Can we design a flood defense landscape that offers space for nature, recreation, innovative forms of agriculture and housing, and that provides long-term safety?
The Oosterschelde is sensitive to sea level rise
Sea levels may rise faster than expected. With a further rising sea level, the Eastern Scheldt will experience accelerated loss of intertidal areas (plates, mud flats, salt marshes, salt marshes) and the islands of Schouwen-Duiveland and North and South Beveland will have to deal with increasing salinization of the groundwater and surface. water. An important choice is whether the Oosterschelde can remain a lockable open system in the long term or will have to be closed by a dam. By adjusting the closing regime of the Oosterscheldekering to higher water levels, the lifespan can be extended, but that does mean that the flood defenses in the underlying area will have to be strengthened and that the intertidal area will be under further pressure due to higher water levels and continuing sand hunger.
Adaptation as an opportunity
The rise in sea level has major consequences, but it also offers new opportunities for the ecological system, recreation, innovative agriculture and the position of ports and historic residential areas on the Oosterschelde. Ports, bridges, quays and recreational houses located outside the dykes will have to be adapted and the dikes may need to be strengthened. Fortunately, we still have time: a possible acceleration of the sea level rise will only be noticeable from 2050. That does not mean that we do not have to do anything for the time being, but that we must use the time wisely to develop new knowledge, concepts and strategies with which we can anticipate change in time and develop as much added value as possible for a viable and resilient delta.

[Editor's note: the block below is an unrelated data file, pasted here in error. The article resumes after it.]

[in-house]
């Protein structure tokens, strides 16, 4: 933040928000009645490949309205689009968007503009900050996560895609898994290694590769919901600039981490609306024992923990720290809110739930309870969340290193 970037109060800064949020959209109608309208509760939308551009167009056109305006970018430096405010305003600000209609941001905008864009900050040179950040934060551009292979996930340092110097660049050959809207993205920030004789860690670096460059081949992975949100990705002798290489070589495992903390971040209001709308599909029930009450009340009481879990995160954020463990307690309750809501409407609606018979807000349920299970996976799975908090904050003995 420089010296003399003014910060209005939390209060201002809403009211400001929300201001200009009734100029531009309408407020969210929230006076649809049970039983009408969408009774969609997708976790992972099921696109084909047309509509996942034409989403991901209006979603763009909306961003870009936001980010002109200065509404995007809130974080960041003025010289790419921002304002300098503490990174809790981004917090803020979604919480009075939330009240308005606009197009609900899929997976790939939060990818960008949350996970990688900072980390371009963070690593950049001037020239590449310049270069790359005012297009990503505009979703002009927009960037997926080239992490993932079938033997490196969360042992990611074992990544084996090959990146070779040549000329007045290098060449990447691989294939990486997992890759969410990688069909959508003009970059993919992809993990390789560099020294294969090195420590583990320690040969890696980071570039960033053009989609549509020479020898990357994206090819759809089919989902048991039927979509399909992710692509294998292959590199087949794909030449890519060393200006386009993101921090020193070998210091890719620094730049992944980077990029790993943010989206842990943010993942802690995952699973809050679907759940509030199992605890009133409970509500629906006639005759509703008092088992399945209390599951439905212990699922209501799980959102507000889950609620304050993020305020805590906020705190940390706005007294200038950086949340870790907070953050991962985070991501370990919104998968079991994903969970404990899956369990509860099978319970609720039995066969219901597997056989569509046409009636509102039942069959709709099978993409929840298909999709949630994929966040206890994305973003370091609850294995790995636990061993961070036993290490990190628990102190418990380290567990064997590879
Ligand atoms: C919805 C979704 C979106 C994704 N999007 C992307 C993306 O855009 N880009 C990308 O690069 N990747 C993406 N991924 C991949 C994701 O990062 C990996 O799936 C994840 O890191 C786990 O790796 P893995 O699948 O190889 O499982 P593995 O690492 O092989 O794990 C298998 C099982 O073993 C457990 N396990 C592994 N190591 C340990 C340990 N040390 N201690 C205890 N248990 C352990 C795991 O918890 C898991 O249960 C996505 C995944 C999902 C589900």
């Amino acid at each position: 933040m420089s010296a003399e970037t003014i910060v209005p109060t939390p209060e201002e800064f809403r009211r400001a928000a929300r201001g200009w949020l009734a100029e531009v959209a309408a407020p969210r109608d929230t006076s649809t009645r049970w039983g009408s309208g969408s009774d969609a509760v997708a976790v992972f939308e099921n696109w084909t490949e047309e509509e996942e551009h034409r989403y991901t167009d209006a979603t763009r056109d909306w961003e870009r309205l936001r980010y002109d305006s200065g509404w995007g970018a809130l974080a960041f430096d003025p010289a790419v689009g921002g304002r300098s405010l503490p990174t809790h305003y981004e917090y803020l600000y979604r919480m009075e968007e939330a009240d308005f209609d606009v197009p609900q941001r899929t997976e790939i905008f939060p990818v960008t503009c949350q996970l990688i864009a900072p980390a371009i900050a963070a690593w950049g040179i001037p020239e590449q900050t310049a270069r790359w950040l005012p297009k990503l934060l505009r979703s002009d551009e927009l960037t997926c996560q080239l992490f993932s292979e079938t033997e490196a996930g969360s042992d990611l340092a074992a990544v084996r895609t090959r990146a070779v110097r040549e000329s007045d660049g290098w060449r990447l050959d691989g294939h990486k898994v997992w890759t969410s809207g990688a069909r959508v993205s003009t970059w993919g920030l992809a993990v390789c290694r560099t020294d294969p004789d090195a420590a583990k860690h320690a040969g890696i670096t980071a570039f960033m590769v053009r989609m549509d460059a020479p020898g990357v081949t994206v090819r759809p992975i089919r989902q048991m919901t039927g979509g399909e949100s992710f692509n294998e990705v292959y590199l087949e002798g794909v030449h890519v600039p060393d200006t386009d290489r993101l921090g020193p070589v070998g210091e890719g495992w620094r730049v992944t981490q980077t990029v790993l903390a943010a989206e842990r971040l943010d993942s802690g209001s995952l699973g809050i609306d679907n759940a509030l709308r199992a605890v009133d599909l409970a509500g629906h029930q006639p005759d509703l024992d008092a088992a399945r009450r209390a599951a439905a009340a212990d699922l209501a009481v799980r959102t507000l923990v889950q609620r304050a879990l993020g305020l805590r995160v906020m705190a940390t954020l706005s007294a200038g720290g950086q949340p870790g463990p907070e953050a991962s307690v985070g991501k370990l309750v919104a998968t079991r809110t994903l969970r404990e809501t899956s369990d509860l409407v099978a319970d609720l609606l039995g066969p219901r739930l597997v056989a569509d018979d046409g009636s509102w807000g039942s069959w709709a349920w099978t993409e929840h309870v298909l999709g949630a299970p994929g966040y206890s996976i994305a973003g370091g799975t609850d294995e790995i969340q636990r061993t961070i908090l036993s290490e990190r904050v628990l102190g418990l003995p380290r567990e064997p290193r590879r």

Design research on the edges of the area
Everything comes together at the edges. The question is which new combinations of water safety, nature development, agriculture, aquaculture and recreation or energy generation are necessary to adapt in time to rising sea levels and to increase the liveability of the Oosterschelde in the long term. Together with students from TU Delft, Utrecht University, Wageningen University and the universities of applied sciences Rotterdam and Zeeland, we are working on concrete proposals for multifunctional flood defense zones on Schouwen-Duiveland and Noord-Beveland.
For 5 months, students from different disciplines work together with experts to further research concepts for the flood defense zone. The students conduct independent research and interim results are presented and ideas are further exchanged. The results will be presented before the summer.